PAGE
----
Avoiding Frustration as a Beginner Golfer

Even professionals throw their clubs into the bushes sometimes. The sport of golf is ridiculously difficult and it’s critical to understand that for anyone who’s thinking about starting a new life on the course. The precision, patience and hand-eye coordination required to succeed on the links separate golf from other sports and make it very unique.

While it can surely be frustrating at times, there’s a reason that it’s a world game in 2013. Golf is fun, competitive and relatively easy on the body. These traits make it desirable to people from all walks of life.

Now, although golf is a great sport, it should be approached with caution. It’s one of those activities that unless someone understands what it’s going to take it can be excruciatingly maddening. It’s hard.

Below are specific points of advice to consider if you’re gearing up for an entry into the wide world of golf.

Take a lesson

Too many times people start playing golf without the basic fundamentals. This is crazy! Get out on the golf course and take a lesson. It’s very, very difficult to get that small white ball in a hole several hundred yards away. Golf is a game of processes and repetitive movements. This makes technique top priority and lessons can assist people in reaching adequate preparation.

Like most things in life, a mistake becomes a habit when it’s repeated.  This holds very true in the sport of golf and it makes lessons that much more crucial when starting out as a beginner.

Hole in one: If nothing else, take a few lessons so that you understand the basic mechanics of the swing and stance. It’s also a really good idea to take lessons with the intention of learning etiquette. Golf is a sport that follows very strict protocol and it’s not taken lightly by many out on the course when it’s not followed.

 Be patient

Golf requires an extremely high level of patience and it’s really essential for anyone starting out in the sport to appreciate what the game demands. It’s not going to come right away and it’s wise to realize this before picking up a club for the first time. Just like skiing or snowboarding, a person’s golf career can often start with never-ending frustration throughout the first few rounds.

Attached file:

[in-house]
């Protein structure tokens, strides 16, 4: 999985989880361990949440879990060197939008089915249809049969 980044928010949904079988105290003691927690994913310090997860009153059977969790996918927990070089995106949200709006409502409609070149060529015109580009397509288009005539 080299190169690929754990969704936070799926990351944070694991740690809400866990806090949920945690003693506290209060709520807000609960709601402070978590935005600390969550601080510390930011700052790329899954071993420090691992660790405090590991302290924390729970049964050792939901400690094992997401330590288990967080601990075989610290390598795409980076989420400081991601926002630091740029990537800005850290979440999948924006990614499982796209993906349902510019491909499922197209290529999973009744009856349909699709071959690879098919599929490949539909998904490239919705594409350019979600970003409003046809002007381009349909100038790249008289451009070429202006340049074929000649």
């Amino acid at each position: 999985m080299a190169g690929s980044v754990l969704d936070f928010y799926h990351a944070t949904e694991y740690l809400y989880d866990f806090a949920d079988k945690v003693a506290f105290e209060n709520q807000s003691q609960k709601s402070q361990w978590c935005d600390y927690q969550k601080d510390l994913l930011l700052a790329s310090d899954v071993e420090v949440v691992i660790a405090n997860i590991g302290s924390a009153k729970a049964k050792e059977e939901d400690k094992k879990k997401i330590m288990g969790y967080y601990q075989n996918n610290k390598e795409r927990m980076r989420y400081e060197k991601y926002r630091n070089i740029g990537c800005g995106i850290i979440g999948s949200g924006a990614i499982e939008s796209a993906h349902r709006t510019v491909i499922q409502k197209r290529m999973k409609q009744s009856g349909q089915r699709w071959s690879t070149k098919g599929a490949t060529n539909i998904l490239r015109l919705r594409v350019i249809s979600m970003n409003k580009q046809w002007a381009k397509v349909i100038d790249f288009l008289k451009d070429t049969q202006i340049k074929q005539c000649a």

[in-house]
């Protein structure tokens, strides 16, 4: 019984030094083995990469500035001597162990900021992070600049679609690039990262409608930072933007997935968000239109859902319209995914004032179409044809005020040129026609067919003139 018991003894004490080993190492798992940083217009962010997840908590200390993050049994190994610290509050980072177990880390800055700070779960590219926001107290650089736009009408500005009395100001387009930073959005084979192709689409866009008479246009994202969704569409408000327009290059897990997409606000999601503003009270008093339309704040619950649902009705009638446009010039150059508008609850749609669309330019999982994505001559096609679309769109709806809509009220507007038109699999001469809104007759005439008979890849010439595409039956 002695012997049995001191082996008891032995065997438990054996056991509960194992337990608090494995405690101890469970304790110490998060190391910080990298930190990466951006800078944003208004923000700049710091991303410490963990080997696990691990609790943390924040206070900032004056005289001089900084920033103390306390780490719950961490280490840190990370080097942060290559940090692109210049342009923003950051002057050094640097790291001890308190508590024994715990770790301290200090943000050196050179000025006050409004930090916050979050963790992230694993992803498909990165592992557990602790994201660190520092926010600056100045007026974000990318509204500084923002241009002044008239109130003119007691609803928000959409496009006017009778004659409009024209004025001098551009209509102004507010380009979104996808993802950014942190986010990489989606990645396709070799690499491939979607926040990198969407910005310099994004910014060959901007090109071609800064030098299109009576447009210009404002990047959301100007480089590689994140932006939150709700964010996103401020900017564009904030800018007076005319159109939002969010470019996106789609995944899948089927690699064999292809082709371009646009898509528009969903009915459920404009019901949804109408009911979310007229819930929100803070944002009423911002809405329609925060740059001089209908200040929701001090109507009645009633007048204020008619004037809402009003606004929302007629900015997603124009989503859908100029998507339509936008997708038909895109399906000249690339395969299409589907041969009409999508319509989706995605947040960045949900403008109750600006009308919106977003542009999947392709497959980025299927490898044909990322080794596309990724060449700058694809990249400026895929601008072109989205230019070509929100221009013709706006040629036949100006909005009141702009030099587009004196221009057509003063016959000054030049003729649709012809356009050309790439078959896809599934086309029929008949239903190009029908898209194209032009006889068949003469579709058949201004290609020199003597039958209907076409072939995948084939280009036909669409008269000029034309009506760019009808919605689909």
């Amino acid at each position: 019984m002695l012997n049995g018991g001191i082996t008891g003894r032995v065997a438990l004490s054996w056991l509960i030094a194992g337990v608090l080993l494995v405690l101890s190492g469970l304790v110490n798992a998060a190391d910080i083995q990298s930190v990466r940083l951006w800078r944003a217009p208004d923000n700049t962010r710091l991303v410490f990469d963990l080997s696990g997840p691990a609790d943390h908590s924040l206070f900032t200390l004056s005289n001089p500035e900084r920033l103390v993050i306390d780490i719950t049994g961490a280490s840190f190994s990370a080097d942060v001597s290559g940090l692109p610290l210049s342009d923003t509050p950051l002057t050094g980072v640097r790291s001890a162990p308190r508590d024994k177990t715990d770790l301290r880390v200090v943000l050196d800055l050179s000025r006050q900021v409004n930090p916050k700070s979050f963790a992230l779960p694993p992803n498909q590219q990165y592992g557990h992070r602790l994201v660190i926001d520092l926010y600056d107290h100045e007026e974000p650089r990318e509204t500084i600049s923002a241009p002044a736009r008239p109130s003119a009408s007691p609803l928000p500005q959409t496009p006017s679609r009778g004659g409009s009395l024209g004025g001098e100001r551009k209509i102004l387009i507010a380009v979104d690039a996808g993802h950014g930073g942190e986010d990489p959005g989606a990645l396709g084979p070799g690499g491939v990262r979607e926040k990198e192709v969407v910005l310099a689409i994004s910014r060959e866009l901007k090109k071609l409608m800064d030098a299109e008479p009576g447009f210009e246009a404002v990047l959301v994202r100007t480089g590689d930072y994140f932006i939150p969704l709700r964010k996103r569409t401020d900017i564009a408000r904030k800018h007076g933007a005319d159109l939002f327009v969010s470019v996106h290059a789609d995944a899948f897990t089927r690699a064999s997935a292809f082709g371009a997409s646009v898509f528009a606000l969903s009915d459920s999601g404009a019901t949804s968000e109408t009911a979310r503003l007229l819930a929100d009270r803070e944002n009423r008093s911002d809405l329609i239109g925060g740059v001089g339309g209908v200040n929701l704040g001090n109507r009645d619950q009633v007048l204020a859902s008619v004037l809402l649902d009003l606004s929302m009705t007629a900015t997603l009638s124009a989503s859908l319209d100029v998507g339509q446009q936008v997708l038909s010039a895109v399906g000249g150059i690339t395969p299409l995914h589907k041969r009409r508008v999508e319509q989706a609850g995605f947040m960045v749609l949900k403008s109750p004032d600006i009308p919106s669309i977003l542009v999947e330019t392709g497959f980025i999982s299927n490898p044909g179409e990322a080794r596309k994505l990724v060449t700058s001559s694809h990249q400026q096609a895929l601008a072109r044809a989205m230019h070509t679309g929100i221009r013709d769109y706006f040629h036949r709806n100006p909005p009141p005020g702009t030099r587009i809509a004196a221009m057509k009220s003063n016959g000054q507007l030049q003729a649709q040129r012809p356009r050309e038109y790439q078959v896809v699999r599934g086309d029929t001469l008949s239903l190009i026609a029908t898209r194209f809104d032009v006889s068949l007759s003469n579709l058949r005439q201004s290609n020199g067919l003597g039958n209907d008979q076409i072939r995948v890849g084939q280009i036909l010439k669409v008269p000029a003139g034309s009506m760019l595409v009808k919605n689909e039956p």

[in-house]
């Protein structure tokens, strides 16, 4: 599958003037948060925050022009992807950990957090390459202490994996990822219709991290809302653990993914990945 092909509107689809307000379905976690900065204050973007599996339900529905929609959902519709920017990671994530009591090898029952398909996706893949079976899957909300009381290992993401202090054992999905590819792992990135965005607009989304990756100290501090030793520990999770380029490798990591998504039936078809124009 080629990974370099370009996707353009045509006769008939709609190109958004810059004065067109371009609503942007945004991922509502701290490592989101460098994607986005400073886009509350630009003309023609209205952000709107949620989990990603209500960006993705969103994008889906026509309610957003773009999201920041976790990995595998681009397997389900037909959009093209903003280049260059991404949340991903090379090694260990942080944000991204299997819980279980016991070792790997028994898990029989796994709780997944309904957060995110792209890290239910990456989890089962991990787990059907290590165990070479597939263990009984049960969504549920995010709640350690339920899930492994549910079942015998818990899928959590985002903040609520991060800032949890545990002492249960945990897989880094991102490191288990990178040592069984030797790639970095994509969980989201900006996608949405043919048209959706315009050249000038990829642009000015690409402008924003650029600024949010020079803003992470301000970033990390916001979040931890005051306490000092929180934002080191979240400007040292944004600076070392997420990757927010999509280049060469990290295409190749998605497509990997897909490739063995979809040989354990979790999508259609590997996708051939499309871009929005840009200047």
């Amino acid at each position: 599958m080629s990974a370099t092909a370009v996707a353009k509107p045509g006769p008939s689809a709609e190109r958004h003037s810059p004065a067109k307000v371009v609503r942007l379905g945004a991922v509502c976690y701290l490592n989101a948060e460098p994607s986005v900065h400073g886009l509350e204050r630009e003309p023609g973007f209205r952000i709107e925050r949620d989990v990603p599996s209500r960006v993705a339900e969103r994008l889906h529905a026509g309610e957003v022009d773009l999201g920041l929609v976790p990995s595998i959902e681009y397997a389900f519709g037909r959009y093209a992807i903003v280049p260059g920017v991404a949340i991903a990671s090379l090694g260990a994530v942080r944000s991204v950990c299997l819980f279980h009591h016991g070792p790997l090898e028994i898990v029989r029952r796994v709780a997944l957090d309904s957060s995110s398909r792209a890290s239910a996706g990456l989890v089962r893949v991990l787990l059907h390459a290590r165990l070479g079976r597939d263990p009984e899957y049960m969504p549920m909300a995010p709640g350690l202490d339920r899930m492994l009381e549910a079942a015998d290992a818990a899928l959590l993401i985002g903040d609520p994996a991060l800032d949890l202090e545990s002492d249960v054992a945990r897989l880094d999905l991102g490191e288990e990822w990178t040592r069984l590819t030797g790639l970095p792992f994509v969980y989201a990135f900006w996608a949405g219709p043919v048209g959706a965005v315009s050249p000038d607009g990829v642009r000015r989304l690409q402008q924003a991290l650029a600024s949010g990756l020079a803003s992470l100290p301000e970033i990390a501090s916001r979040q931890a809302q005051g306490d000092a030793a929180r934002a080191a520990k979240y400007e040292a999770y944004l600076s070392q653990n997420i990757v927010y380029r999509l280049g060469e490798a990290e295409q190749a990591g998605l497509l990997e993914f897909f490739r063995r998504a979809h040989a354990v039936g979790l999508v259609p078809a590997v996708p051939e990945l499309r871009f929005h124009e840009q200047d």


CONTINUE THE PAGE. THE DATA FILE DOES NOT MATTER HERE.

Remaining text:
Understanding this can go a long way in prolonging interest and keeping motivation where it needs to be. Once the initial phase is conquered and a foundation is present within a person’s golf game, improvement will follow.

Hole in one: Golf requires patience and if you don’t know that now, you will pretty soon! It’s better to internalize it beforehand than just after your first two shots in the water. Take your time while doing your best to stay fundamental and focused as a beginner. The game will fall into place around you.

Be realistic

There are golfers that hit the links just three times per year with their friends and expect to keep an official score. This is a good example of being unrealistic when golf is concerned. It’s a game of repetition, and there’s a reason that scratch golfers are scratch golfers. They play a lot.

If a player wants to shoot anywhere near par golf, they should be playing a couple times per week throughout an entire season for several years. Possessing a high level of athleticism and hand-eye coordination can jumpstart progression, but repetition and practice are the key ingredients to golf technique and success.

Hole in one: Be realistic with your golf game. Do you want to be a par golfer? Do you just want to play with friends on your birthday every year? Expectations regarding the level of golf you’re aiming for can shape the rest of your approach to the game. If you’re playing a lot, you’ll need better gear and most likely a course membership. These are things to think about.

Golf is a great game, but it’s a sport that is made much easier with a calculated approach. Just as you will prepare within a round for your next shot, it’s in your best interest to anticipate your career as a golf beginner. Setting yourself and your mind up to succeed is half the battle when it comes to excelling on the links.

Scott McCormick isn’t a beginner at golf. However, he likes to write about all aspects of the sport for Golf Now Indianapolis.

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